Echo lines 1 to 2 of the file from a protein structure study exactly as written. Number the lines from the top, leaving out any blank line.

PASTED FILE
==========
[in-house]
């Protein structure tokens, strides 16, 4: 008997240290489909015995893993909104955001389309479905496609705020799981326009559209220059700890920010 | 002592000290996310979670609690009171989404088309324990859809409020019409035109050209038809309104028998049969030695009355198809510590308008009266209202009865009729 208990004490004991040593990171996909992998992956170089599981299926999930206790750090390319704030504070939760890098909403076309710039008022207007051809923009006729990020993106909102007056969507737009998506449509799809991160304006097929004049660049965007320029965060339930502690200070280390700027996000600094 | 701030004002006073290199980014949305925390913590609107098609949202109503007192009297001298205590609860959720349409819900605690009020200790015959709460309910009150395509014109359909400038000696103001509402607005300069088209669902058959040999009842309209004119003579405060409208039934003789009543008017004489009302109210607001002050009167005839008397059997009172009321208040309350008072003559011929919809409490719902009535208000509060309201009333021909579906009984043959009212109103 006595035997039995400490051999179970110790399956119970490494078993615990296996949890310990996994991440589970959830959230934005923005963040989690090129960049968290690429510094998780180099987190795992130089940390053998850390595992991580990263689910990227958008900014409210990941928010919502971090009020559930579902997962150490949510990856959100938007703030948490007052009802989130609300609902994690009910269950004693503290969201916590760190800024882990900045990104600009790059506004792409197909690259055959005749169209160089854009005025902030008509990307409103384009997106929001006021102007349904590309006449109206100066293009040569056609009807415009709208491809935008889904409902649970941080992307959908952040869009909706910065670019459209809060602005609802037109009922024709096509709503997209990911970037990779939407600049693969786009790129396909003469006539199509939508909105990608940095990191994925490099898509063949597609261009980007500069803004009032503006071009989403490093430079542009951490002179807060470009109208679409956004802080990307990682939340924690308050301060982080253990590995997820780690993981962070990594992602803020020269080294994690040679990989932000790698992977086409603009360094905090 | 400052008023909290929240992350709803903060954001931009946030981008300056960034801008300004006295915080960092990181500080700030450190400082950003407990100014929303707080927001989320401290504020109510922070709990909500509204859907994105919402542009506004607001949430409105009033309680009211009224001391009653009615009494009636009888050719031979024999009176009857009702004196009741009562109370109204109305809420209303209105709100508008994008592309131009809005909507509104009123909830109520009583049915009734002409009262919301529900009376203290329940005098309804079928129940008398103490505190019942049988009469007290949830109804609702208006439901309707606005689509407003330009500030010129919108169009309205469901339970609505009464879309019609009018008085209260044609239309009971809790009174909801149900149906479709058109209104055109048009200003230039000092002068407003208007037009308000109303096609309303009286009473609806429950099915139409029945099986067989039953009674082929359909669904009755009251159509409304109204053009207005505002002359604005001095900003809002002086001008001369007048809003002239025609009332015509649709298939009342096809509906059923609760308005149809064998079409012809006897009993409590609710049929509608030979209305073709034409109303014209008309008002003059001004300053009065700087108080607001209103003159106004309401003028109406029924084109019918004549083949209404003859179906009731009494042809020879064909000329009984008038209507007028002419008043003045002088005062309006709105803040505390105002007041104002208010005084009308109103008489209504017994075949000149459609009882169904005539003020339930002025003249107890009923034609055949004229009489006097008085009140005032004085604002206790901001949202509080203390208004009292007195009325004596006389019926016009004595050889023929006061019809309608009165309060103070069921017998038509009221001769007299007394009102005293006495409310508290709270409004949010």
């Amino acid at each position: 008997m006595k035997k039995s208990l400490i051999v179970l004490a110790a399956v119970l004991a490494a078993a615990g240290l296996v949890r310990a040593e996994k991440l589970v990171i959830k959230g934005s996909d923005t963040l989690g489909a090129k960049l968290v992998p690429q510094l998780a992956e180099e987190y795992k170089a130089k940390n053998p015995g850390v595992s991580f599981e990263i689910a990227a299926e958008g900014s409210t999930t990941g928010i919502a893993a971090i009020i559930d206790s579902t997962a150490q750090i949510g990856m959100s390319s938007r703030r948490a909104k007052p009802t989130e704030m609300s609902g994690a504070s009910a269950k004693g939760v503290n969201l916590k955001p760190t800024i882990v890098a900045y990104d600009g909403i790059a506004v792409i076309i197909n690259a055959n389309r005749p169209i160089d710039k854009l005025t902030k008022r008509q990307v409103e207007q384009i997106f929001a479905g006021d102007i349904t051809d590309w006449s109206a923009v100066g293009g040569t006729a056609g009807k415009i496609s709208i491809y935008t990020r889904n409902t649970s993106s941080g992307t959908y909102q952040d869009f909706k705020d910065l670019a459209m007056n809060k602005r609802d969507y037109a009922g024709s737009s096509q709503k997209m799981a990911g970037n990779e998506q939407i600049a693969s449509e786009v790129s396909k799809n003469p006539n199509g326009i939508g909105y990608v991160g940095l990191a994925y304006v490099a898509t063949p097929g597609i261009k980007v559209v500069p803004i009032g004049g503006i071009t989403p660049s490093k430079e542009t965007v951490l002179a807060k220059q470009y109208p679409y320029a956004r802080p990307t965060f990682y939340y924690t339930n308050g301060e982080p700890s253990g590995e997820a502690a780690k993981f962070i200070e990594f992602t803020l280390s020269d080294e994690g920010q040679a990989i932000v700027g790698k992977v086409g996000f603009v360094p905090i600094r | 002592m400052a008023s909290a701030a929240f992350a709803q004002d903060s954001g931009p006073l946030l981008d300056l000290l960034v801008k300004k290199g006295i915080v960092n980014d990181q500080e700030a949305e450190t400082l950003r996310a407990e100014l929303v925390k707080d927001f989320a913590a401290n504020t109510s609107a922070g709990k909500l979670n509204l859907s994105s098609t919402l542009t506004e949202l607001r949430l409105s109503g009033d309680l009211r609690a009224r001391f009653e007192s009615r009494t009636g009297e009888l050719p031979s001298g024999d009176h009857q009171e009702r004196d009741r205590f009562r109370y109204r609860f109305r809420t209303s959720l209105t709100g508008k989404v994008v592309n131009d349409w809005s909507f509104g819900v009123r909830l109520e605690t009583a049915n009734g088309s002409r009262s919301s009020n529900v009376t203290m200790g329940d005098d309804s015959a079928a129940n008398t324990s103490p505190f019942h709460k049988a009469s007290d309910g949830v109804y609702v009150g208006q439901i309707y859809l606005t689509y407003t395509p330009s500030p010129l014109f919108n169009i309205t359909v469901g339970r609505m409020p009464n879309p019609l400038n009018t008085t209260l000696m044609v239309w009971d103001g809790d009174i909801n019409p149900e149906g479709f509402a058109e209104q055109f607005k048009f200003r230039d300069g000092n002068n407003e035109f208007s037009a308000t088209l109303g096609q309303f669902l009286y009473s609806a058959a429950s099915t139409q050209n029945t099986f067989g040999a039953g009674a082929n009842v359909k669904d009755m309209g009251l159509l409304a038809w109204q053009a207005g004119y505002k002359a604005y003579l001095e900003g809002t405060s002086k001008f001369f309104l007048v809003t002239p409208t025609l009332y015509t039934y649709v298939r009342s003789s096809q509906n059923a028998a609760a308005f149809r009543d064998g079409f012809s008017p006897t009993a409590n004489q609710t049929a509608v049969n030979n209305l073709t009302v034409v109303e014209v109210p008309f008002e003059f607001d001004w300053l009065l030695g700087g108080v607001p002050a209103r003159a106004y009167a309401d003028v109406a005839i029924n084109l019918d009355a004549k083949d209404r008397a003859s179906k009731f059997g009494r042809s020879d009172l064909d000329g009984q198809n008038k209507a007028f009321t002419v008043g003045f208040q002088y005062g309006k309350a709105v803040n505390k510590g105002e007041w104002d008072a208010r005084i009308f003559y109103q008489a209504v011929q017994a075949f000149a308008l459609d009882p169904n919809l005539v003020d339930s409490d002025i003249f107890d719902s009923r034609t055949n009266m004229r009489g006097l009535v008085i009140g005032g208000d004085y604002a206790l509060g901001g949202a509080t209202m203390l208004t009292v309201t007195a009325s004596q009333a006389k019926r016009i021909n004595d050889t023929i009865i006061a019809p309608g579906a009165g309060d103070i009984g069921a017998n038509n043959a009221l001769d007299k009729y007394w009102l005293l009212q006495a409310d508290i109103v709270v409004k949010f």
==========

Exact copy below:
[in-house]
């Protein structure tokens, strides 16, 4: 008997240290489909015995893993909104955001389309479905496609705020799981326009559209220059700890920010 | 002592000290996310979670609690009171989404088309324990859809409020019409035109050209038809309104028998049969030695009355198809510590308008009266209202009865009729 208990004490004991040593990171996909992998992956170089599981299926999930206790750090390319704030504070939760890098909403076309710039008022207007051809923009006729990020993106909102007056969507737009998506449509799809991160304006097929004049660049965007320029965060339930502690200070280390700027996000600094 | 701030004002006073290199980014949305925390913590609107098609949202109503007192009297001298205590609860959720349409819900605690009020200790015959709460309910009150395509014109359909400038000696103001509402607005300069088209669902058959040999009842309209004119003579405060409208039934003789009543008017004489009302109210607001002050009167005839008397059997009172009321208040309350008072003559011929919809409490719902009535208000509060309201009333021909579906009984043959009212109103 006595035997039995400490051999179970110790399956119970490494078993615990296996949890310990996994991440589970959830959230934005923005963040989690090129960049968290690429510094998780180099987190795992130089940390053998850390595992991580990263689910990227958008900014409210990941928010919502971090009020559930579902997962150490949510990856959100938007703030948490007052009802989130609300609902994690009910269950004693503290969201916590760190800024882990900045990104600009790059506004792409197909690259055959005749169209160089854009005025902030008509990307409103384009997106929001006021102007349904590309006449109206100066293009040569056609009807415009709208491809935008889904409902649970941080992307959908952040869009909706910065670019459209809060602005609802037109009922024709096509709503997209990911970037990779939407600049693969786009790129396909003469006539199509939508909105990608940095990191994925490099898509063949597609261009980007500069803004009032503006071009989403490093430079542009951490002179807060470009109208679409956004802080990307990682939340924690308050301060982080253990590995997820780690993981962070990594992602803020020269080294994690040679990989932000790698992977086409603009360094905090 | 400052008023909290929240992350709803903060954001931009946030981008300056960034801008300004006295915080960092990181500080700030450190400082950003407990100014929303707080927001989320401290504020109510922070709990909500509204859907994105919402542009506004607001949430409105009033309680009211009224001391009653009615009494009636009888050719031979024999009176009857009702004196009741009562109370109204109305809420209303209105709100508008994008592309131009809005909507509104009123909830109520009583049915009734002409009262919301529900009376203290329940005098309804079928129940008398103490505190019942049988009469007290949830109804609702208006439901309707606005689509407003330009500030010129919108169009309205469901339970609505009464879309019609009018008085209260044609239309009971809790009174909801149900149906479709058109209104055109048009200003230039000092002068407003208007037009308000109303096609309303009286009473609806429950099915139409029945099986067989039953009674082929359909669904009755009251159509409304109204053009207005505002002359604005001095900003809002002086001008001369007048809003002239025609009332015509649709298939009342096809509906059923609760308005149809064998079409012809006897009993409590609710049929509608030979209305073709034409109303014209008309008002003059001004300053009065700087108080607001209103003159106004309401003028109406029924084109019918004549083949209404003859179906009731009494042809020879064909000329009984008038209507007028002419008043003045002088005062309006709105803040505390105002007041104002208010005084009308109103008489209504017994075949000149459609009882169904005539003020339930002025003249107890009923034609055949004229009489006097008085009140005032004085604002206790901001949202509080203390208004009292007195009325004596006389019926016009004595050889023929006061019809309608009165309060103070069921017998038509009221001769007299007394009102005293006495409310508290709270409004949010």